Although the 4th of July meant a break for trading in the middle of last week, the bulls were still able to create some fireworks. Stocks advanced 1.6% last week, and made some important (even if subtle) technical progress by doing so. It may still be a little premature to assume the market’s fully back in a bullish mode, but it’s not too soon to start entertaining the possibility.
We’ll recalculate the odds of continued bullishness below. First, let’s poke and prod the economic numbers that inspired last week’s rally.
While it may have been a holiday-abbreviated week, there was certainly no shortness of economic data. Of course, the only part of it anybody really cared about was jobs-related news from the Department of Labor. Let’s just start there, beginning with the biggest of the big news.
The unemployment rate as of the end of June is 7.6%, as it was in May, and as it’s pretty much been since March. The economy added 195,000 new payrolls last month, according to the DOL, a figure that roughly jives ADP’s payroll-growth figure of 188,000 from a few days earlier (which was up from 134,000).
There was a lot of employment-related data you didn’t hear about though, that you should have heard. One of those data nuggets is the fact that 144.06 million people in the U.S. are now employed , which is the highest level we’ve seen since late-2008. The labor force has grown too, since then, so don’t pop the champagne corks just yet. But, the overall employed/population ratio finally edged up last month, from 58.6% to 58.7%. It’s the second improvement in three months, and cements an improvement trend (albeit a very slow one) into place.
On other fronts, construction spending was up 0.5% for May, and factory orders grew 2.1% in May. Both were improvements on the prior month’s numbers, and both came in pretty much as expected. Everything else is on the table below.
The coming week is minimal in terms of the amount of economic information we’ll be getting. In fact, the only item of real interest is Friday’s producer price inflation rates (and then only as a precursor to next week’s consumer inflation data). Last month, the producer price inflation rate as well as the consumer price inflation rate both went up, halting what had become an alarming downtrend that was creeping towards outright deflation. The annualized PPI rate bounced back to 1.7%, from 0.6%. [For reference, last month’s annualized CPI rate moved from 1.06% to 1.36%.] If we can log another increase there – without heating up too much – that would actually be a good thing.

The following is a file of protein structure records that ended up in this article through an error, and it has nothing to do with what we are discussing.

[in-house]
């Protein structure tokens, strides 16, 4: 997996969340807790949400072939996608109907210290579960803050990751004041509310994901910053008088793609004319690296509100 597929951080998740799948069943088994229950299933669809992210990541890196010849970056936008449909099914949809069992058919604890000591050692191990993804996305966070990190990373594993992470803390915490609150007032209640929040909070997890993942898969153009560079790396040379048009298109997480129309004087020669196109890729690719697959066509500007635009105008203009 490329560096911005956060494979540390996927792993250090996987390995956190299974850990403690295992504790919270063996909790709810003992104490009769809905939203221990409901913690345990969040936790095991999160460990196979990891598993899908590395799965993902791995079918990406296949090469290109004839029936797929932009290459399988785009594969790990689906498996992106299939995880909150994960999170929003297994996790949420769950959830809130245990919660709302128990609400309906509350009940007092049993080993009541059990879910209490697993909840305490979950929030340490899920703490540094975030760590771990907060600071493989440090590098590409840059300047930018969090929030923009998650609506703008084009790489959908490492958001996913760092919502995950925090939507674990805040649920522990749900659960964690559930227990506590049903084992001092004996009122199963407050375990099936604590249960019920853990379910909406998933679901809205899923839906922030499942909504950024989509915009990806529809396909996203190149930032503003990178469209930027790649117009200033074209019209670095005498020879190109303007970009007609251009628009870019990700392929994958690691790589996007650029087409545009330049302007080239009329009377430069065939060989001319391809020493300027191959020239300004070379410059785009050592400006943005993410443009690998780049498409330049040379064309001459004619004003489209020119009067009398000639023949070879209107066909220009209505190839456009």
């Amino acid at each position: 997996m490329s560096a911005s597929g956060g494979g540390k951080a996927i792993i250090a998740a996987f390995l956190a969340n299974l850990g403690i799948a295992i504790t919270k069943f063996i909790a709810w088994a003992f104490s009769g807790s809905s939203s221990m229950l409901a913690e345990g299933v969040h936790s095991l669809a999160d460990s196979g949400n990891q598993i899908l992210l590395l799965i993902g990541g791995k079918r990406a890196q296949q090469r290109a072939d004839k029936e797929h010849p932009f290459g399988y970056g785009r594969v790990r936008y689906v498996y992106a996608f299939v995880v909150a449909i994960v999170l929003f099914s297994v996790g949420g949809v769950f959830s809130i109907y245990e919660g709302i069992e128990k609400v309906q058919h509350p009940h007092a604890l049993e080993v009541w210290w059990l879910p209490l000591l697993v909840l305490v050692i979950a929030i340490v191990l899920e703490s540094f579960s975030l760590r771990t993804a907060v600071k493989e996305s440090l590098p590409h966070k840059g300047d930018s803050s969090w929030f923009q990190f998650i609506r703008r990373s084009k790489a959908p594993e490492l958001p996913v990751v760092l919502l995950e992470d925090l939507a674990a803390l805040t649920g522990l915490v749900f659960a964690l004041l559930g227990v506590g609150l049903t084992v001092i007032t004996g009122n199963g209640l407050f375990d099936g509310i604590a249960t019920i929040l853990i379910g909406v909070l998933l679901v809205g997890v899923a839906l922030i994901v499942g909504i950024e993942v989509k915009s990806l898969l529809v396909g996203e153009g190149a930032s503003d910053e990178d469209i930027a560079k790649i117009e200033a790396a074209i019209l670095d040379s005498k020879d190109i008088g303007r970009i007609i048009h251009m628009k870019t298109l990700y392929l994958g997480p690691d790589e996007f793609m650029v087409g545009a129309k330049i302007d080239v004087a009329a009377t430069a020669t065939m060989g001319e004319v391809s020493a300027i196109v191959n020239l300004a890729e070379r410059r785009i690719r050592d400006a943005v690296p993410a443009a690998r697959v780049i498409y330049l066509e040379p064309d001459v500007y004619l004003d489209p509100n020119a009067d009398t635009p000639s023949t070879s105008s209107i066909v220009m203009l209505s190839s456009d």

Last week, the S&P 500 (SPX) (SPY) crossed above its 50-day moving average line (purple). It’s a big deal, as the 50-day average had been acting as a ceiling, after acting as a floor in mid-June. If this cross of the intermediate-term moving average line can be taken at face value, it’s something for the bulls to get excited about. That’s a very big ‘if’, however.
Friday’s action was not necessarily an indication of the majority opinion right now. The volume for that session was the second-lowest volume day in two months, and the lowest volume day was from the half-day on Wednesday. It may have just been a few amateurs in a bullish mood doing their thing in Friday, and they just happened to not find any resistance from the professional-level bears.
S&P 500 & VIX – Daily Chart
Underscoring just how unusual Friday’s session was is the big plunge from the CBOE Volatility Index (VIX) (VXX). Its dip doesn’t quite jive with the action we’ve seen from the market. It’s too low, likely the result of unchecked optimism for on that particular day. Sure, it’s possible the VIX could be in a new downtrend, but that’s not what this looks like. This looks like an errant move that’s aching to be undone. We’ll see.
Truth be told, things start to take on a healthier shape when you look at a weekly chart. The S&P 500 is almost back inside that rising bullish channel (framed by dashed lines) after logging a strong reversal-oriented bar two weeks ago. And, on the weekly chart it appears the VIX has something of a shot at continuing to move lower,
S&P 500 & VIX – Weekly Chart
In case you haven’t figured it out yet, the market’s next move is approximately a 50/50 proposition. The momentum is technically bullish, but if there was ever momentum not to trust, last week’s is it. Most pros and institutional traders took the better part of last week, yielding the market to the amateurs for a couple of days. The big-time traders will take over again come Monday, and there’s no guarantee they’ll adopt the same tone that was established late last week. It truly is a “wait and see” situation. The catalyst for starting whatever is in the cards is, of course, earnings season, which starts right away with Alcoa’s (AA) announcement. On that note…
Q2 Earnings Season Really Starts Next Week
Standard & Poor’s says the S&P 500 is expected to earn $26.40 for the second quarter. That’s 3.8% higher than the year-ago figure of $25.43, and 2.4% stronger than the Q1 final figure of $25.77. It’s a completely doable number, though that doesn’t guarantee the goal will be met.
Many say Alcoa’s results set the tone for earnings season. They don’t, however . That may have been the case thirty years ago, when aluminum – and manufacturing and industrial activity – were mainstays of the global economy. Now, however, Technology (XLK) and Financials (XLF) are the economy’s cornerstones. Don’t sweat Alcoa’s numbers. Truth be told, we won’t be getting any numbers worth worrying about until Friday, when JP Morgan Chase (JPM) and Wells Fargo (WFC) unveil last quarter’s results. The earnings fireworks really don’t start, however, until the following week.